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5853275494_b38e1e85e7_mQ:The Manti Te’o “catfish” story makes me wonder how I can best prepare my teens for future online friendships. My teens say that kids meet through friends-of-friends online and off, but online they just lie about personal information. I’ve always thought that practicing strong communication skills, honesty, integrity, and trust would help my kids grow up to be emotionally healthy adults, but can these traits fully develop if they don’t practice or value them online? How can I help my kids avoid catfish schemes without becoming bottom dwellers themselves? 
-Swimming in murky waters, Chicago, IL

A: Dear Swimming,

To answer your questions about how your teens present themselves online—and how they can avoid catfish schemes—let’s first talk about what’s going on with them developmentally:

1) Adolescents are right in the middle of developing self-awareness and individual identities. Because they are figuring out who they are, they may experiment with different behaviors and personalities—both online and off. Sometimes it seems as if they change personalities as often as they change their clothes.

2) Because their identities are still fluid and forming, adolescents often present, in person or through social media, a mix of who they are and who they aspire to be. So a shy girl may post
a picture of herself in a bikini or a boy who doesn’t drink alcohol, but wants to be included in the party crowd, will post a story about getting drunk.

So your adolescents’ online portrayals of themselves do appear dishonest, but it is usually experimental and aspirational – who they think they are or want to be right now – rather than deceitful on their part. “Catfishing”, such as what occurred in Manti Te’o’s case, is more intentional, a deliberate effort to deceive. It may be the work of a shy or insecure person who feels inadequate trying to attract someone they like, so they create a fake online persona. This fictional character can be completely different than the actual person,  and may even use someone elses’ photos, life story and gender (as in Manti Te’o’s case) in hopes of attracting attention. Other  “catfishing” schemes are scams, that try to draw vulnerable people into “relationships” in order to get them to send them money.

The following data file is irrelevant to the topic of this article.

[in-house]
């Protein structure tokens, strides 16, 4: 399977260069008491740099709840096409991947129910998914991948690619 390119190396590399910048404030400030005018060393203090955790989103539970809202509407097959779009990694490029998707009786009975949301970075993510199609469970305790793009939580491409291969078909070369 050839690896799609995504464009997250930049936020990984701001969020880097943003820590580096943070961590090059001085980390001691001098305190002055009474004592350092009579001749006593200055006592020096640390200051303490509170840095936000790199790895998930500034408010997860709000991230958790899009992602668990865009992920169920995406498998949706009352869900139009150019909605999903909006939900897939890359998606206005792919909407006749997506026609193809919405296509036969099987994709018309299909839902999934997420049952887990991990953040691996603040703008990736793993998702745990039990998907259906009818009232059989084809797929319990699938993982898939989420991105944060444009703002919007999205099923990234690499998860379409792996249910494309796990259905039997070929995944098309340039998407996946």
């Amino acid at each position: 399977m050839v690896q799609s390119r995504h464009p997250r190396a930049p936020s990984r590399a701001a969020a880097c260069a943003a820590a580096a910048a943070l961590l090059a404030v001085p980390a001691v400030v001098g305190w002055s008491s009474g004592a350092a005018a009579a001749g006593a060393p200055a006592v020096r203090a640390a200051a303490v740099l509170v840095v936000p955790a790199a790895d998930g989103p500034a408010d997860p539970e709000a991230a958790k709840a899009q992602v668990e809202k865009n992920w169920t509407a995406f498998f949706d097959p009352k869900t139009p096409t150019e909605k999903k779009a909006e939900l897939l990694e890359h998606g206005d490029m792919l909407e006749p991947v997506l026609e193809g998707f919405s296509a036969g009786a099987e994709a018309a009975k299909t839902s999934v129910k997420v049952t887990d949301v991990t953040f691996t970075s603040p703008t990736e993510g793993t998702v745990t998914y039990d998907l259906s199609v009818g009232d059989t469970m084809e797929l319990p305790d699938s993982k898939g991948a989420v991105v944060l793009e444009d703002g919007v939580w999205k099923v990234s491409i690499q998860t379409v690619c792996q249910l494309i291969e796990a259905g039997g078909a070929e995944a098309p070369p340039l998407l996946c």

It is important that your kids use social media to connect with people they already know, whether through school, the community or through trusted friends and family. They shouldn’t send money or locating information to people whom they do not know – and they shouldn’t arrange to meet those people in person, unless they are in a safe public place and are accompanied by friends or family.

Perhaps the most effective and developmentally optimal way to approach this is not solely as a social media or internet issue, but about how an honest portrayal of themselves can help your kids connect with others in real and substantial ways. Encourage them to think about how they would respond to discoveries that their friends or romantic interests were not who they represented themselves to be. Good relationships are built on honesty and trust. Social media is a great way to connect with people of like interests and a useful venue in which to explore how to communicate and build relationships. Done with foresight and care, it can provide a good foundation for lasting friendships.

Enjoy your media and use them wisely,
The Mediatrician®

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